“We’re not in Kansas anymore, Toto??? From the car number plate, Italy??? Though of course the car could be just visiting.

Earlier picture was of the square outside Tirano Station just over the border in Italy.

Weather is still very cold though slightly warmer at around minus 15 degrees. I have done a round trip to Tirano, Italy changing at Samedan and Pontresina with a stop on the way back at Alp Grum for a bite to eat and a hot drink.

The Italian shunters were having trouble in moving the electric locomotive. From what I could see they had trouble releasing the brakes on the electric and then filling up the water on the shunter.

“Nice images of the overhead catenary in the first batch. I imagine these were obtained by using the technique you tried out yesterday, poking your camera out of the toilet window on the train? Love the little orange steeplecab in the last batch.”

With the exception of the station shot everything was shot through non-opening train windows.

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Escaping the ‘beast’ #1

As the UK shivers under the ‘beast from the east’, we are all dreaming of escaping somewhere – probably a tropical beach.  However, Ron has gone east on holiday to Switzerland.  At least they are used to it….  (Note for our USA readers.  I know that -5C isn’t really cold at all, but it feels distinctly parky to us Brits.)

From the Southern Railways site on Thursday morning:

Due to an 8 foot icicle in a tunnel at #Balcolmbe, services between Brighton and Gatwick are subject to delay. Engineers are working to remove this icicle.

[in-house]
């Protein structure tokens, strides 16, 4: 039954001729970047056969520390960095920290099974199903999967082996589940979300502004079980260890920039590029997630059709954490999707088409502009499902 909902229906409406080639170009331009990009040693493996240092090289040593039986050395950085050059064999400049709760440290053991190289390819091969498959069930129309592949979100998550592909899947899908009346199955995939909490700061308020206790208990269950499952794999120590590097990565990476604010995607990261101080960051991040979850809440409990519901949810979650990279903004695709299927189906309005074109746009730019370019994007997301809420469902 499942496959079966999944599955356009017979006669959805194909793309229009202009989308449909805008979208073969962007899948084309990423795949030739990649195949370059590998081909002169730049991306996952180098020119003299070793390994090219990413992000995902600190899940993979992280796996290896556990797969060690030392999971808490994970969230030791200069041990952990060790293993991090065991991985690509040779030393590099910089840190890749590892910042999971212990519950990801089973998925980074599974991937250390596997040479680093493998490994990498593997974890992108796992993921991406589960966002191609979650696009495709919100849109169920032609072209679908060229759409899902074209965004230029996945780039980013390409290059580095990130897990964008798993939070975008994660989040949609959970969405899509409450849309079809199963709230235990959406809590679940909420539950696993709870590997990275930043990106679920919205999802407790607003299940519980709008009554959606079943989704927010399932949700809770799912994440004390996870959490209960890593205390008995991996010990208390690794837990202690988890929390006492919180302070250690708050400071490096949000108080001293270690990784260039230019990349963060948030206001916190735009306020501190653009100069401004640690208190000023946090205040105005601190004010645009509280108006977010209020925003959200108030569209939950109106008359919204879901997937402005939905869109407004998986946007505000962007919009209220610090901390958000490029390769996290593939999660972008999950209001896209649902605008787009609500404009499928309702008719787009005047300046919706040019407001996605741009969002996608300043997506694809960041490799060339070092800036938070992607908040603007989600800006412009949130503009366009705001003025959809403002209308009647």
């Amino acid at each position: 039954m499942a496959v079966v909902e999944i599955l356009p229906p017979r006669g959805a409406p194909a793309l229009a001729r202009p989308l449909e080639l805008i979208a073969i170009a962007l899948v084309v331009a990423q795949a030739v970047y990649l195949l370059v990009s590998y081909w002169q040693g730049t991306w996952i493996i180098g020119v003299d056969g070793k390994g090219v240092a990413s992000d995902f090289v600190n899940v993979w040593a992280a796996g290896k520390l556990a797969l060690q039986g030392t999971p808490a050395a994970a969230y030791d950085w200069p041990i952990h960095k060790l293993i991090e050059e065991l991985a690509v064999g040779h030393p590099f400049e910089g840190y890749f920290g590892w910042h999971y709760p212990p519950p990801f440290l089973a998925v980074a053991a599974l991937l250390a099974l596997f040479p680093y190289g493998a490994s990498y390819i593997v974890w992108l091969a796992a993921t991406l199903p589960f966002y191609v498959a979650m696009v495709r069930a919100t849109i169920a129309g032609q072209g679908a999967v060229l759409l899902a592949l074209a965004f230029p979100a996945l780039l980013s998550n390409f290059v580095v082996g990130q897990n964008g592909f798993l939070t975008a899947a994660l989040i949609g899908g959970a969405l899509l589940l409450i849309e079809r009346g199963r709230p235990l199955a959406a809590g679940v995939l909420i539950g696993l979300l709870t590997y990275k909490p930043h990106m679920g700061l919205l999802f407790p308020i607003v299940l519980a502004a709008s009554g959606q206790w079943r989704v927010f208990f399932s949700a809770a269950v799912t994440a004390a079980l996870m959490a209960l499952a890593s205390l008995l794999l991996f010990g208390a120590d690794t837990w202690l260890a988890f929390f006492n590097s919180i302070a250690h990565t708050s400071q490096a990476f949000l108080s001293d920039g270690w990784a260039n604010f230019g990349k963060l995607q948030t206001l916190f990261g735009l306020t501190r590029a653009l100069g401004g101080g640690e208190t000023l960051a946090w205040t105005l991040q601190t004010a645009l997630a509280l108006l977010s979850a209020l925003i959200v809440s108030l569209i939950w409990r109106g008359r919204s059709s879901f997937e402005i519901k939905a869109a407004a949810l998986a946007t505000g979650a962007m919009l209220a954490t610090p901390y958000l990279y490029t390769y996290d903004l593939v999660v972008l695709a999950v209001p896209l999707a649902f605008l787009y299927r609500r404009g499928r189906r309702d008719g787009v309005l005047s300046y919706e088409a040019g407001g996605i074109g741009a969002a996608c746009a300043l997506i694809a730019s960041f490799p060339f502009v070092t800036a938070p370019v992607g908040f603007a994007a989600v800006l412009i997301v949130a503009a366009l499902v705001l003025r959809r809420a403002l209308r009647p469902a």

Ron’s holiday this time has been enlivened by a certain amount of email banter from those he is sending the photos to.  So here we go!

Switzerland day 1

Arrived Zurich by plane and made my way to Filisur by train. Wanted photos at Zurich HBF but battery had died. Please find photos of the view up the Albula Valley, my hotel and the 5pm crossing at Filisur Station all taken when it was snowing.

“I assume you have gone to Switzerland for the warm weather….”

Have got my thermals on. Maximum temperature this week is forecast to be minus 10 and it was snowing when I arrived.

Not sure whether that is Centigrade, Fahrenheit or Kelvin?

Switzerland day 2

A very cold day. According to my phone temperature was hovering around minus 20 degrees all day so kept mainly to trains. Did round trip from Chur to Arosea and then returned to Filisur via Klostera S, Vereina Tunnel, Ramadan and the Albula line.


[Sorry, it gets a bit surreal here. Ed.]

Where is the lake in this photo?

“I don’t know.”

“In the middle of the photo, behind the ice wall and in front of the buildings, but under the ice and snow. If you turn the photo over you’ll probably be able to see it on the back.”

“I don’t know about your’s Ron, but my picture’s thawed out now and the lake is clearly visible!”

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Peckham Rye

There is something interesting (to me at least) about the traditional carriage sidings.  They used to hold an interesting array of coaches, of differing types, and perhaps even some non-passenger parcels stock.  The only trouble in modelling such a prototype is its size, even in ‘N’. Operation is not especially varied, but like modelling a loco shed, there is a constant flow of stock in and out, for cleaning and maintenance, and to the terminus for the next train out.